19 Sep Nation's only stem cell bank will receive UC-San Francisco cell line
Madison, Wis. – The Madison-based National Stem Cell Bank has announced it will receive human embryonic stem cells from the University of California-San Francisco, giving it 13 of the 21 stem cell lines available on the federal registry.
Beth Donley, executive director of the WiCell Research Institute, which houses the stem cell bank, said the organization is optimistic that it eventually will have all 21 federally approved lines.
“We’re very excited because we’re well past the halfway point in getting all 21 presidentially approved stem cell lines,” she said.
The stem cell bank was established as the nation’s first – and so far only – national stem cell bank by the National Institutes of Health. The purpose of the bank is to obtain, characterize, and distribute the 21 human embryonic stem cell lines approved for federally funded research.
WiCell scientists are characterizing the cells to support their development for research and therapeutic applications. Scientists believe that human embryonic stem cells, which can become virtually any cell in the human body, can help them find cures and treatments for debilitating diseases like Alzheimer’s, Parkinson’s, and cancer.
The owners of NIH-registry stem cell lines worldwide have been invited to deposit their cells at the National Stem Cell Bank. Donley said WiCell has been negotiating with three entities that possess most of the remaining stem cell lines – Cellartis AB in Goteborg, Sweden, ES Cell International in Singapore, and Novocell of San Diego, Calif.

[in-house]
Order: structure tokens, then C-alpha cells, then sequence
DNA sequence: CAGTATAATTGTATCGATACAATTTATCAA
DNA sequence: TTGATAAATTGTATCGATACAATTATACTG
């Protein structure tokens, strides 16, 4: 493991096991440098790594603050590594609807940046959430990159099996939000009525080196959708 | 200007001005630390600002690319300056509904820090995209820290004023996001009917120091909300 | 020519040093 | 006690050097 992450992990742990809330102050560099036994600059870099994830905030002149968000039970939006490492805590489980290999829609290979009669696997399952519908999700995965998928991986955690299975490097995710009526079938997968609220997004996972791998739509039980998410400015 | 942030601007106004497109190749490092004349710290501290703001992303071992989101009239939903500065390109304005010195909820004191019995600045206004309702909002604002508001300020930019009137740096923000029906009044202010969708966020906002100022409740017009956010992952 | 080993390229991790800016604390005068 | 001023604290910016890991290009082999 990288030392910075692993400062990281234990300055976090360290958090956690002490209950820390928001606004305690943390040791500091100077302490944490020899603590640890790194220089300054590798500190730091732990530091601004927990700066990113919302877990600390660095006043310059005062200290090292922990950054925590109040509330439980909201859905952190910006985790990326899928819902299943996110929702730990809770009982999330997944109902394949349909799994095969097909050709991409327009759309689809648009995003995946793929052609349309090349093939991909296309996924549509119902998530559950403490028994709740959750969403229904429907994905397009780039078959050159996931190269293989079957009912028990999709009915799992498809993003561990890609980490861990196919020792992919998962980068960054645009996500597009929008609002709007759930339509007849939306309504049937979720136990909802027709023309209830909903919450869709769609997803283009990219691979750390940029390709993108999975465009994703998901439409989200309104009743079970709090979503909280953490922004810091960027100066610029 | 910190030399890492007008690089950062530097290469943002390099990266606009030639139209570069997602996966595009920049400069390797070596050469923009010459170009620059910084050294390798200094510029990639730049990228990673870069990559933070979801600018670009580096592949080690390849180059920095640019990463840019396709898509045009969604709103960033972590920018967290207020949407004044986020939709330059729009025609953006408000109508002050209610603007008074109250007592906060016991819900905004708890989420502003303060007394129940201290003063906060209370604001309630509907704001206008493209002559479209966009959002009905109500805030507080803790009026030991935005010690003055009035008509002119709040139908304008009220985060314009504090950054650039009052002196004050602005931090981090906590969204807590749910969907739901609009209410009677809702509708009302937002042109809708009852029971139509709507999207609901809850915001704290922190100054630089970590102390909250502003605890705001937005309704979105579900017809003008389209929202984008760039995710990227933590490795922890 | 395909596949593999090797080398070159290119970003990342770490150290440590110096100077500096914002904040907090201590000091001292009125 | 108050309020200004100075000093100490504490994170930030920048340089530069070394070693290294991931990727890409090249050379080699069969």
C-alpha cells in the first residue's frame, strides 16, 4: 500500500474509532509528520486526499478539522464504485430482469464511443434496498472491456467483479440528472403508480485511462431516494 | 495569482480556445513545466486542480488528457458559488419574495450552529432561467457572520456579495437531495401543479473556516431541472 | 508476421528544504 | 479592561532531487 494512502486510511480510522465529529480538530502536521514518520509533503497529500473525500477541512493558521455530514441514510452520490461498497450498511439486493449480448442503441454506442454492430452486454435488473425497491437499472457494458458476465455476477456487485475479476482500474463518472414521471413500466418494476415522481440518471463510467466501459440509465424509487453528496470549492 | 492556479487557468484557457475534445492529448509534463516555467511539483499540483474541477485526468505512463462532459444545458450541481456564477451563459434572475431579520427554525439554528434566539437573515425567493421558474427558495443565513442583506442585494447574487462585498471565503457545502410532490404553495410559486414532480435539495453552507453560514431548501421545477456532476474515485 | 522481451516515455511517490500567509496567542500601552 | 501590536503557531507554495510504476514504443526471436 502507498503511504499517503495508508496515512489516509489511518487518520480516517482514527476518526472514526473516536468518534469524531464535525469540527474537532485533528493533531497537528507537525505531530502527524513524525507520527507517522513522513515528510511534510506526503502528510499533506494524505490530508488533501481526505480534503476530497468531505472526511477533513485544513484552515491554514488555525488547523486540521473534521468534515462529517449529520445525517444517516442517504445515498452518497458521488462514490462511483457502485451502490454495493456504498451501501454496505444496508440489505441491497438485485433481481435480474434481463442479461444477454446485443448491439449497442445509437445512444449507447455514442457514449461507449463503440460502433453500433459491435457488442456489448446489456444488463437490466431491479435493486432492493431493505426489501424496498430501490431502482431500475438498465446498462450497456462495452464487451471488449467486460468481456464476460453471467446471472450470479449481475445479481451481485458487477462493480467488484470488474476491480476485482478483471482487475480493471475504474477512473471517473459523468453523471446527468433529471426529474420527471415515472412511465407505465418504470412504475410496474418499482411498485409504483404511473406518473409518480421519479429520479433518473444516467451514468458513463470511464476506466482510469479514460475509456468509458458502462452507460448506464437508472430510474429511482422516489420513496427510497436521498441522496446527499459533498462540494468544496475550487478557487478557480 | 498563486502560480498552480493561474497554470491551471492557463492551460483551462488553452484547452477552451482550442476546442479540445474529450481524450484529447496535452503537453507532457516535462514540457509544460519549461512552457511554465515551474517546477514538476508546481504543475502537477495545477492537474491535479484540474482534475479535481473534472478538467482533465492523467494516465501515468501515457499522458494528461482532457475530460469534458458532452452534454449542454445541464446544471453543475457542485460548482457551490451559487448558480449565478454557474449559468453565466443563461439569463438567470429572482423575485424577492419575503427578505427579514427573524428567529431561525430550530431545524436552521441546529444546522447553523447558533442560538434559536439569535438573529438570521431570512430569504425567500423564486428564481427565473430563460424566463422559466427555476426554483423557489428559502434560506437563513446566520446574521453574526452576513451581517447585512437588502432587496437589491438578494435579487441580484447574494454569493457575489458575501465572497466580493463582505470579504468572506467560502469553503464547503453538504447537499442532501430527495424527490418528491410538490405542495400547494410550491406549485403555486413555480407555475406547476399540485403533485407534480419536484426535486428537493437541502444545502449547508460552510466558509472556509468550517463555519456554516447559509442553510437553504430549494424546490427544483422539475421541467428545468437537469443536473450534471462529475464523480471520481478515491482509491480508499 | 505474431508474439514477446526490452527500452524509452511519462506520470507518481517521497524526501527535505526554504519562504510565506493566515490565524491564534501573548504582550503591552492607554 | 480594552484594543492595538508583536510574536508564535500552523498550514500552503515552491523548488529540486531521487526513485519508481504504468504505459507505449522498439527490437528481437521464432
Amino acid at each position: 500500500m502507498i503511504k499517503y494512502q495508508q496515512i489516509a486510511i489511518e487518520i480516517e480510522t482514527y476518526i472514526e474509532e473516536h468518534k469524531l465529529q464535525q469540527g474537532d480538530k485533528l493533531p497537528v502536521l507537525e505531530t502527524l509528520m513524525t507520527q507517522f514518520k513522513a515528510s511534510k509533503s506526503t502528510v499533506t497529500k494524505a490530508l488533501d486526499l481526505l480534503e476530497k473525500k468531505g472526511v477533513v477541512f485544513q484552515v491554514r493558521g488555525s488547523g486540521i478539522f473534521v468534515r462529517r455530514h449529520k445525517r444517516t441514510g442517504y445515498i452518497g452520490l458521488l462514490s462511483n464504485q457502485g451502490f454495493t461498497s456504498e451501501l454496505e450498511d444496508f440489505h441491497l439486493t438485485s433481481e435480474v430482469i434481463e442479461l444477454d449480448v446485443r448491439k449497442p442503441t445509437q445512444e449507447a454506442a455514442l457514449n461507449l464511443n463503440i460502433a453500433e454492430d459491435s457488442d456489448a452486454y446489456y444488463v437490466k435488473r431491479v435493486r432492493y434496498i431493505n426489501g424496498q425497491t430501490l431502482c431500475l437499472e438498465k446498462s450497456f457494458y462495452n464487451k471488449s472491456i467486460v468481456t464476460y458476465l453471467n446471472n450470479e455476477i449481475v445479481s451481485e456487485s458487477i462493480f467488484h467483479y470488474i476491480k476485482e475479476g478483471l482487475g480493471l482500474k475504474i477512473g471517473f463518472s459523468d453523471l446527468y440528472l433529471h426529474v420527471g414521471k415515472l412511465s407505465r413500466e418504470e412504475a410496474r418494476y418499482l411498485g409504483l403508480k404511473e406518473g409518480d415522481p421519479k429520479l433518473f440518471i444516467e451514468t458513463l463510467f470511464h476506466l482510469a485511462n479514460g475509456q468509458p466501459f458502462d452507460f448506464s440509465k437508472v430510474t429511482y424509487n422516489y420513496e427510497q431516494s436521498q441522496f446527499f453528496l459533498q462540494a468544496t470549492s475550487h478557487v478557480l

Donley said WiCell is working with them to understand their culture techniques and, in the case of Novocell, to discuss an interest in a commercial license. Eventually, Donley said WiCell hopes to culture cells using the original techniques or a standardized technique now being developed.
The remaining stem cell lines are held by Technion, the Israel Institute of Technology, which like most of Israel has been preoccupied with national security concerns.
Stem cell diversity
The addition of the UCSF lines broadens the diversity of lines available for research, and enables researchers at WiCell to conduct comparative studies on the lines. As part of their work, they attempt to understand how each cell line behaves under varying lab conditions, and assess their potential to become a specific tissue in the body. Information gleaned from the comparative studies is shared with researchers that are working with stem cells.
The goal is to meet the requests of scientists that request cells that are “predisposed to becoming a specific kind of tissue, such as a heart cell,” Donley said.
WiCell also provides training to researchers in the care and handling of human embryonic stem cells, and technical support to scientists that are conducting research with stem cells.
The owners of stem cell lines are compensated when they deposit stem cell lines at the National Stem Cell Bank, but mainly for the costs associated with maintaining and storing them prior to the deposit.
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